In this context, our parish and borough councillors started to develop ideas for creating a pan-Cheltenham youth service at the end of 2020. Brought to C5 in April 2021, the liaison Group between Cheltenham's five Parish Councils and the Borough Council agreed to progress the idea of constructing a common fund, supported by the Borough and Parish Councils and their partners, to commission a street-based youth service to operate as soon as possible in 2021.

A 'fighting fund' of £55 k was put together, organised by and with a significant financial contribution from the Borough Council, and with financial contributions of £5k from Charlton Kings, and Leckhampton with Warden Hill Parish Councils; together with major contributions from the Gloucestershire NHS Clinical Commissioning Group, and Cheltenham Borough Homes. Other contributions are being sought.

Competitive interviews were held, on which our Parish Council's Clerk was a board member, to identify the preferred service provider. Inspire to Aspire was chosen, largely because of the impressive background, commitment, and knowledge of its CEO, Gemma Hall.

To provide local intelligence and stakeholder support to Gemma, a meeting of a new Charlton Kings Youth Work Stakeholder Group was convened on 15th July, bringing together representatives from Parish and Borough Councils, the neighbourhood policing team, churches, schools and individuals with special knowledge and skills. Based particularly on partners' experiences in running distraction events in summer 2021, a wide range of insights were shared, together with a great deal of local knowledge. Subsequent actions included:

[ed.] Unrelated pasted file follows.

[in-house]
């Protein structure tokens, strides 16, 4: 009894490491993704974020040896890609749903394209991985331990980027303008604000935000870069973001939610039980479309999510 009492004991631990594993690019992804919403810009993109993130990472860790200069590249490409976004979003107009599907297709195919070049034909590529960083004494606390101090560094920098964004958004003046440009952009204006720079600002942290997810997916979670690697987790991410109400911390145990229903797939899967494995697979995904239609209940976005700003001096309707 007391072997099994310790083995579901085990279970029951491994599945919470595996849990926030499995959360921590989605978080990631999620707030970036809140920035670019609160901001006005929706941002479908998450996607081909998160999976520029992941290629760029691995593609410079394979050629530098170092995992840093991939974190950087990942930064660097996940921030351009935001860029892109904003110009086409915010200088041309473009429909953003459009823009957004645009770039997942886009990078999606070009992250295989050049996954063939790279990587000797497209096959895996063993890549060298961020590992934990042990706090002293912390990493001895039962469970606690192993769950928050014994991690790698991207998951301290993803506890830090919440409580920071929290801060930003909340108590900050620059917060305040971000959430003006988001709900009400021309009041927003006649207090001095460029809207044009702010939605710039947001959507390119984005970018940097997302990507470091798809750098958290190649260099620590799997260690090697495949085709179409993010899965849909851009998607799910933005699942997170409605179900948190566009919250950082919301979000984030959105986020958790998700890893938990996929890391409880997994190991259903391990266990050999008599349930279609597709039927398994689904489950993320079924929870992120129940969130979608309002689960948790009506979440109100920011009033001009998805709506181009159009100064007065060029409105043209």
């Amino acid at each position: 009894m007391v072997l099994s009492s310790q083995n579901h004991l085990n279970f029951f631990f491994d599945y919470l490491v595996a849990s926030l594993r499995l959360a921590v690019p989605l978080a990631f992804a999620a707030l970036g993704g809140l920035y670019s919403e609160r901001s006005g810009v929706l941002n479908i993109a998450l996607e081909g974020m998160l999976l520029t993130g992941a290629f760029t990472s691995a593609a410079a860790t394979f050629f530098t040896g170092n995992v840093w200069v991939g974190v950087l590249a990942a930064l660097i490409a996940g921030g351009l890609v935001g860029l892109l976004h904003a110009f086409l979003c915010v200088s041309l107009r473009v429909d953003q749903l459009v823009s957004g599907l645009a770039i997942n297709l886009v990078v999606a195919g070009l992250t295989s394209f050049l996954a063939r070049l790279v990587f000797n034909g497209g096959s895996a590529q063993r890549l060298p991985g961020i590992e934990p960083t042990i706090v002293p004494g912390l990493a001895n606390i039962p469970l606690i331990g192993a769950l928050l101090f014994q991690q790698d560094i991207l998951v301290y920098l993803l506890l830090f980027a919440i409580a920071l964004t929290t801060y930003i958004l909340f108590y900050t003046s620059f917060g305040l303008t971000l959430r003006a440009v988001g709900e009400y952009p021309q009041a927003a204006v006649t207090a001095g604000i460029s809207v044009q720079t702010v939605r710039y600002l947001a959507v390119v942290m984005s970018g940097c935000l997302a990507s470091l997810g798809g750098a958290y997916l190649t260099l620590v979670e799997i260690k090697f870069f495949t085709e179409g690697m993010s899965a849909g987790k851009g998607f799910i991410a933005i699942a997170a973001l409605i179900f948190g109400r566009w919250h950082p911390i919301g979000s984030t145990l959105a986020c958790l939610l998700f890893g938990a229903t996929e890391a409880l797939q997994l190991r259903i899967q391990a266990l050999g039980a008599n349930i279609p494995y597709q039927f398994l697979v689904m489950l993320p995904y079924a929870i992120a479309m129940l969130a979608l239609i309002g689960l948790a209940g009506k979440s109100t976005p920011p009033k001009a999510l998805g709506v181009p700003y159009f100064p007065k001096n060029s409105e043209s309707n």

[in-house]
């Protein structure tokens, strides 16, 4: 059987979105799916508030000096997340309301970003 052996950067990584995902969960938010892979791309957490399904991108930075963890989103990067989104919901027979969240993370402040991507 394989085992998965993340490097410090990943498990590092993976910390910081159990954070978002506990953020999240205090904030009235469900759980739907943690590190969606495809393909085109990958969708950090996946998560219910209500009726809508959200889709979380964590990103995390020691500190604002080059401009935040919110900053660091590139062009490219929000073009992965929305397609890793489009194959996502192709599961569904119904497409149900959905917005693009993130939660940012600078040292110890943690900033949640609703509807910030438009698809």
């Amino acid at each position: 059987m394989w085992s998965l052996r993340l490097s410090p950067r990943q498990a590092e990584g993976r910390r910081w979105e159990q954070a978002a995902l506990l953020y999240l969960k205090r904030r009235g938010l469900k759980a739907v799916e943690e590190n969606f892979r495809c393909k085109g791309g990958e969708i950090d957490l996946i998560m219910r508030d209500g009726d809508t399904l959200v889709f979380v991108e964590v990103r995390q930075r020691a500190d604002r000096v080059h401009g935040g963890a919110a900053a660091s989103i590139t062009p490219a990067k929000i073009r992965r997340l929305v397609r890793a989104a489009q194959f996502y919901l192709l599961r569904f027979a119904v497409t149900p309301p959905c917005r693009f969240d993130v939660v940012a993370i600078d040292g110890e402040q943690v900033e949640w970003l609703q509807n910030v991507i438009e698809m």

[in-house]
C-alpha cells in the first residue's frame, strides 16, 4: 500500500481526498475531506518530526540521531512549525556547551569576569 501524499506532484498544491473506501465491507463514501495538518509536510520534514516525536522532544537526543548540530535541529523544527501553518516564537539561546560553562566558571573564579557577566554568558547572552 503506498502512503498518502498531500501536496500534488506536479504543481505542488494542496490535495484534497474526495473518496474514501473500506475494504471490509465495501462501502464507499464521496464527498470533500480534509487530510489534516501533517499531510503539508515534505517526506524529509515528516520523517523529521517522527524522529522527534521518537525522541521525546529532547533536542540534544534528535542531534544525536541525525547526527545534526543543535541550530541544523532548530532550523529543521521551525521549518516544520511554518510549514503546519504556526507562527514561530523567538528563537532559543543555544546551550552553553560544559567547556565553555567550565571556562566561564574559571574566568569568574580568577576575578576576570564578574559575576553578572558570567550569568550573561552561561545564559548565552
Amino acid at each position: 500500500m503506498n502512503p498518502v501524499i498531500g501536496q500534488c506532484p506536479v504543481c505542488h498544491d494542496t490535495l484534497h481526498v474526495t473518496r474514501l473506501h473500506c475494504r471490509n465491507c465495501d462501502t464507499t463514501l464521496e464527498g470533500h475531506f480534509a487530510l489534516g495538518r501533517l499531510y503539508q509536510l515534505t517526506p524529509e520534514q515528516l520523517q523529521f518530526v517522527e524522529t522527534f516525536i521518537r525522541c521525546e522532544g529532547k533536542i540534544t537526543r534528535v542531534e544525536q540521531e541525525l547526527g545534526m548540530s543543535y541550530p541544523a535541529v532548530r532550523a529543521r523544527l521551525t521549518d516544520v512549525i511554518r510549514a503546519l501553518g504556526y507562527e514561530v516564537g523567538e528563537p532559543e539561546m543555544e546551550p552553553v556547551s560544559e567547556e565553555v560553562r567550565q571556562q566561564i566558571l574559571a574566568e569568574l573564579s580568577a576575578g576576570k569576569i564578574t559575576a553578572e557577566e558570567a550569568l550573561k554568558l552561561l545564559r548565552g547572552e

• Continuing bilateral discussions to share information and experience
  • CKPC committing to an autumn community open meeting focussed on addressing ways to support our young people
  • Support to Friends of Charlton Kings in their work to moderate social media messaging, and potential for repeat 2020 engagement activities like BBQs
  • CKPC, with its professional advisors, to deliver an engagement meeting with adult residents, to address a wider perception of what is perceived only as antisocial behaviour.

The group agreed that, as well as continuing to drive actions over the summer, it would reconvene in about three months.